Vattenfall, SSAB and LKAB have produced what they say is the world’s first green hydrogen-reduced sponge iron at pilot scale.
The hydrogen used in the direct reduction process is generated by electrolysis of water with fossil-free electricity, and can be used immediately or stored for later use.
The technological breakthrough in the Hybrit initiative captures around 90% of emissions in conjunction with steelmaking and is a step on the road to fossil-free steel, the partners said.
The Hybrit pilot plant in Lulea, Sweden, has completed test production of sponge iron and has demonstrated that it is possible to use fossil-free hydrogen gas to reduce iron ore instead of using coal and coke to remove the oxygen.
Production has been continuous and of good quality, with around 100 tonnes made so far.
“This is the first time ever that hydrogen made with fossil-free electricity has been used in the direct reduction of iron ore at a pilot scale,” Vattenfall said.
The partners said the aim is to be the first to market, in 2026, with fossil-free steel at an industrial scale.
LKAB president and chief executive Jan Mostrom said: “This is a major breakthrough both for us and for the entire iron and steel industry.
“LKAB is the future supplier of sponge iron and this is a critical step in the right direction. Progress with Hybrit enables us to maintain the pace in our transition and already in 2026, we will begin the switch to industrial-scale production with the first demonstration plant in Gallivare, Sweden.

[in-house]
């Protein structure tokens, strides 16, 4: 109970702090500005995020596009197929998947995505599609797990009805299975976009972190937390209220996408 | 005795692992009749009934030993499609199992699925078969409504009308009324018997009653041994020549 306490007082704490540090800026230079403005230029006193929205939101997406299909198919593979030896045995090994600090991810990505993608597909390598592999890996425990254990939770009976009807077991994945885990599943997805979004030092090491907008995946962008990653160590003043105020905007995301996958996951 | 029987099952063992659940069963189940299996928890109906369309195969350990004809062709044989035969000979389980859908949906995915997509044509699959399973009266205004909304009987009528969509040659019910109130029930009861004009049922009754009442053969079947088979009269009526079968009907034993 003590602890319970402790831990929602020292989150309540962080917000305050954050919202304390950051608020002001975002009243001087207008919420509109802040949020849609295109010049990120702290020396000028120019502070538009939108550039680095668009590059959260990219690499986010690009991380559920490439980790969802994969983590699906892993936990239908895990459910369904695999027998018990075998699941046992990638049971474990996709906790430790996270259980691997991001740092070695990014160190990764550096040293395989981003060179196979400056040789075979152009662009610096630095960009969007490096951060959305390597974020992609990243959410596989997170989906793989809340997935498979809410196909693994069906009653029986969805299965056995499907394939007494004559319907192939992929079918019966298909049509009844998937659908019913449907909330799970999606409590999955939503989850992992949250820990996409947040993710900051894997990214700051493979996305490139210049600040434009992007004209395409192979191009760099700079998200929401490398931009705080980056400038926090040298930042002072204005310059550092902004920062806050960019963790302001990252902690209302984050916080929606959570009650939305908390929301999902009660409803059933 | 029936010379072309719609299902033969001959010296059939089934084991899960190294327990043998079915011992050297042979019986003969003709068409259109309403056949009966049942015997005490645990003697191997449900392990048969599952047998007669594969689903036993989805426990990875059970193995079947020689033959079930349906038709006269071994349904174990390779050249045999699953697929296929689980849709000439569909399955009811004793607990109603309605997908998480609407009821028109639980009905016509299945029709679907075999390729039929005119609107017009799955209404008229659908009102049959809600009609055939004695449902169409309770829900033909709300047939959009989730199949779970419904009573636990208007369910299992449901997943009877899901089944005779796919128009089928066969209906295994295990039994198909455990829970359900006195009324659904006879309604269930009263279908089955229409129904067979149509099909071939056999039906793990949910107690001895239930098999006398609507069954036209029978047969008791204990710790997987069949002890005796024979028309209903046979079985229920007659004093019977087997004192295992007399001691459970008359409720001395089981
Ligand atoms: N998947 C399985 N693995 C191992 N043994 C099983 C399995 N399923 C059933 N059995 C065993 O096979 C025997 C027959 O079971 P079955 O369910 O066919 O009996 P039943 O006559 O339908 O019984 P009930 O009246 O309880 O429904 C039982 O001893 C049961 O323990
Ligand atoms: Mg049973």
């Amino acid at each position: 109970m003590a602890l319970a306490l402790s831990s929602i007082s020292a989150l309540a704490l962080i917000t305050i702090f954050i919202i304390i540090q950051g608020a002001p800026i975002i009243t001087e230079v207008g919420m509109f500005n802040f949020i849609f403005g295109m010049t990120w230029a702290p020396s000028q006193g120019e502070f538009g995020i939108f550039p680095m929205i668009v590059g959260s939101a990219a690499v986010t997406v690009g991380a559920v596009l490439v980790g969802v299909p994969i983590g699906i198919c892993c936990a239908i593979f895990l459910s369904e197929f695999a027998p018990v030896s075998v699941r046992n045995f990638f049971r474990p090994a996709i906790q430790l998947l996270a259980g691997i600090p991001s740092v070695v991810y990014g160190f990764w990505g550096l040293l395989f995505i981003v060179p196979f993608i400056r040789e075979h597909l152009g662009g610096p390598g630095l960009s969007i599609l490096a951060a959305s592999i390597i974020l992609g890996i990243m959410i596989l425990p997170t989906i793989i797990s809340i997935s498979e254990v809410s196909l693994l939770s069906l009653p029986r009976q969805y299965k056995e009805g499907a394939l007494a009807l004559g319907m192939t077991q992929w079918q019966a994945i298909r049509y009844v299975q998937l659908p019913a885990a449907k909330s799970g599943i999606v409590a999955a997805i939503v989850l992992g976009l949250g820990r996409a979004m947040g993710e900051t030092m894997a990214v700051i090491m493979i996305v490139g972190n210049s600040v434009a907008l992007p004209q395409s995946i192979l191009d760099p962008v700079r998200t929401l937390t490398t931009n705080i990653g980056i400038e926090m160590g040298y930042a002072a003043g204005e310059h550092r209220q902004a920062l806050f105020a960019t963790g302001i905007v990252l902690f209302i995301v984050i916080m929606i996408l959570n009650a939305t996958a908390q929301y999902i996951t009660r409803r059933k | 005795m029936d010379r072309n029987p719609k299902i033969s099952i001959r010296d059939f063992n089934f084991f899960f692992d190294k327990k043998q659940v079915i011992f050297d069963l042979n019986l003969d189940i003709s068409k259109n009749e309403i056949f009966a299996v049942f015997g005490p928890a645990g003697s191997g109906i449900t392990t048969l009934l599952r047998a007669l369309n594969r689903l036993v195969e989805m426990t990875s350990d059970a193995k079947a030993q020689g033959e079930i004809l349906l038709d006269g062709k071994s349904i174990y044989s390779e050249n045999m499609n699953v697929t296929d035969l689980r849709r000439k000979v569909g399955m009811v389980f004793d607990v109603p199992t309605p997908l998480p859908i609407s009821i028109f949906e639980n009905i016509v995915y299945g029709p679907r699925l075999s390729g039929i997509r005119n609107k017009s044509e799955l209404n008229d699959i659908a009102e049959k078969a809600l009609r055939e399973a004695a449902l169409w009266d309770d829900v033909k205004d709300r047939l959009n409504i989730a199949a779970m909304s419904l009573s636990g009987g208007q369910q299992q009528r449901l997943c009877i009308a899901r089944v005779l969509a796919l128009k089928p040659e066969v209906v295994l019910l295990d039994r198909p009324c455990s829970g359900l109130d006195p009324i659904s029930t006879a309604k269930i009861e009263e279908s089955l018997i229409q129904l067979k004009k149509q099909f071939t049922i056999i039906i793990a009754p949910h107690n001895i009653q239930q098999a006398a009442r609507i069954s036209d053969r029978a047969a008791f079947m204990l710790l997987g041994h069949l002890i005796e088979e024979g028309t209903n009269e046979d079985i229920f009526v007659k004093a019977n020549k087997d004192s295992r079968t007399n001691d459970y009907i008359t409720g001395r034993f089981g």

“Once LKAB has converted its entire production to sponge iron, we will enable the transition of the steel industry and reduce global emissions by around 35 million tonnes a year, which corresponds to two thirds of Sweden’s entire emissions.
“This is the greatest action we can take together for the good of the climate.”
SSAB president and chief executive Martin Lindqvist said: “This technological breakthrough is a critical step on the road to fossil-free steel.
“The potential cannot be underestimated. It means that we can reach climate goals in Sweden and Finland and contribute to reducing emissions across Europe.
“At the same time, it creates new jobs and export successes. SSAB’s transition means we will reduce carbon dioxide emissions by 10% in Sweden and 7% in Finland.
“High-strength fossil-free steel will also allow us to help our customers to strengthen their competitiveness. As early as this year, we will deliver minor quantities of steel made using hydrogen-based reduction to customers, and in 2026 we will deliver fossil-free steel at a large scale.”
Vattenfall president and chief executive Anna Borg said: “Sweden’s and Vattenfall’s fossil-free electricity is a basic requirement for the low carbon footprint of hydrogen-reduced sponge iron.
“The breakthrough that we can announce today shows in a very real way how electrification contributes to enabling a fossil-free life within a generation.”